Introduction

The colors of many fruits and vegetables are due to a class of compounds known as carotenoids. Over 600 carotenoids have been identified in nature. Humans are unique in that they can assimilate carot-enoids from the foods that they eat whereas many other animals do not. Thus, carotenoids are an important class of phytochemicals. Phytochemicals are compounds derived from plants that may or may not have nutritional value. While many carotenoids circulate in humans, the most commonly studied ones are ¡-carotene, a-carotene, ¡-cryptoxanthin, lycopene, lutein, and zeaxanthin (Figure 1). The nutritional significance of carotenoids is that some are used by the body to make vitamin A. Indeed, approximately 50 carotenoids can be converted by the body into vitamin A and are known as provitamin A carotenoids. The three most abundant provitamin A carotenoids in foods are ¡-carotene, a-carotene, and ¡-cryptoxanthin. Provitamin A carot-enoids, especially ¡-carotene, provide less than one-half of the vitamin A supply in North America but provide more than one-half in Africa and Asia.

Dietary recommendations for the intake of specific carotenoids have not been established due to lack of an adequate evidence base. To date, carotenoids are not considered essential nutrients. Dietary recommendations for vitamin A exist: 900 retinol activity equivalents (RAE) for men and 700 RAE for women. An

RAE is equivalent to 1 mg of retinol. The recommendations for infants and children are less and range from 300 to 600 RAE depending on age. Consumers need to eat sufficient amounts of carotenoid-rich fruits and vegetables to meet their daily vitamin A requirement, and to achieve optimal dietary carotenoid intake to lower the risk of certain chronic diseases. In 2001, the Institute of Medicine revised the amount of caro-tenoids needed to provide vitamin A from foods as being approximately 12 mg of ¡-carotene or 24 mg of other provitamin A carotenoids to yield 1 RAE. Currently, high-dose pharmacological supplementation with carotenoids is not advised. Despite this, a tolerable upper intake level, the maximum daily amount of a nutrient that appears to be safe, has not been established for any individual carotenoid; however, supplemental ¡-carotene at 20mgday_1 or more is contraindicated for use in current heavy smokers by the European Commission.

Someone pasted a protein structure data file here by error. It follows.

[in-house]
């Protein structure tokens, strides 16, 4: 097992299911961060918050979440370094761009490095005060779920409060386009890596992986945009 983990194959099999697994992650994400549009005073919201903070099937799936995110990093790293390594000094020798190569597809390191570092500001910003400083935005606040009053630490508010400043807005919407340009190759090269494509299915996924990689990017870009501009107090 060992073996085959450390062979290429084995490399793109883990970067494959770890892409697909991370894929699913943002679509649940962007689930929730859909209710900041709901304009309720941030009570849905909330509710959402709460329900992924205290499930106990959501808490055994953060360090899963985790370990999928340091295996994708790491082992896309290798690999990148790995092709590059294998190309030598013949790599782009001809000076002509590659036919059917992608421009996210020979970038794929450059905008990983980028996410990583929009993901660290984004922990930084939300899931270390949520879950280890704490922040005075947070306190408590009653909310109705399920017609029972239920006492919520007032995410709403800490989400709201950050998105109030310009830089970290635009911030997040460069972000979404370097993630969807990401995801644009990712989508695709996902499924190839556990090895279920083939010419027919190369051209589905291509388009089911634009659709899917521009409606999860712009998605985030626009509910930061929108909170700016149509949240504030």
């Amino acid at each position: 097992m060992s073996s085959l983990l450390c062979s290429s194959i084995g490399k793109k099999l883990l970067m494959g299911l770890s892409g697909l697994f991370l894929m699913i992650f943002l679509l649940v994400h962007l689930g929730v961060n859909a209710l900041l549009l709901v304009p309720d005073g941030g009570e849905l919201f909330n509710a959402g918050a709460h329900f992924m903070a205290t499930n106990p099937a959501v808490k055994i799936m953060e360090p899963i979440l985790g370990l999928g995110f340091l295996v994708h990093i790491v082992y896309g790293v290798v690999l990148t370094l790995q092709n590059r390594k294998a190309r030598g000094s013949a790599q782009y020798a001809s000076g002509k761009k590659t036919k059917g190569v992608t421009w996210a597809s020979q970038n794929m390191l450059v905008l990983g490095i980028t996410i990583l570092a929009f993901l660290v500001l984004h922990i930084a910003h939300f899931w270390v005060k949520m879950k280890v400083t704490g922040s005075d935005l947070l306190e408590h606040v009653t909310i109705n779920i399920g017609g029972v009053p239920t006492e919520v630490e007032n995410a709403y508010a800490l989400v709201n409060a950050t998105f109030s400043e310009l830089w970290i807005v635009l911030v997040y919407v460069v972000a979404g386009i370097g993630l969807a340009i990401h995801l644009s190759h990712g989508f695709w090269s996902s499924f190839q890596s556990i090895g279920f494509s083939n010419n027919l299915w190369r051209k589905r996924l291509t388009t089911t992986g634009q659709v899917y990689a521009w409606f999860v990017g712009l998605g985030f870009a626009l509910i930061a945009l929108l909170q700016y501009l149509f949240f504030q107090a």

Because many factors affect the assimilation of carotenoids from foods (Figure 2), conversion factors need to be considered. This is especially important when most sources of vitamin A are from provitamin A carotenoids in the population. Bio-availability of preformed vitamin A, i.e., retinol and retinyl esters, is not a major concern because 80-95% of them are absorbed. However, foods that are high in preformed retinol (liver, eggs, and fortified milk) are not necessarily consumed by everybody. When discussing carotenoids from food, four terms need to be defined (see Table 1):

• bioaccessibility refers to how much carotenoid can be extracted from the food and is available for absorption;

• bioavailability is how much carotenoid is absorbed from the food and is available for physiological function;

• bioconversion relates to the provitamin A carot-enoids and is defined as the amount of retinol that is formed from absorbed provitamin A carot-enoids; and

• bioefficacy encompasses all of the biological processing of provitamin A carotenoids and is the amount of retinol formed from the amount of carotenoid contained in the food.

The study of carotenoid bioefficacy from foods is important in international health as the most frequently consumed sources of vitamin A are fruit and vegetables. A 100% bioefficacy means that 1 mmol of dietary ¡-carotene provides 2 mmol of reti-nol in the body; however, 100% bioefficacy does not actually occur in the process of digestion and carotenoid uptake by the body.

^-Carotene

^-Carotene a-Carotene a-Carotene

Lycopene

Lycopene

,3-Cryptoxanthin

,3-Cryptoxanthin

Zeaxanthin

Zeaxanthin

Lutein

Figure 1 The structures of the most common carotenoids found in the human body. Three of them, ^-carotene, a-carotene and ß-cryptoxanthin, can be used by the body to make vitamin A. All carotenoids are antioxidants found in fruits and vegetables.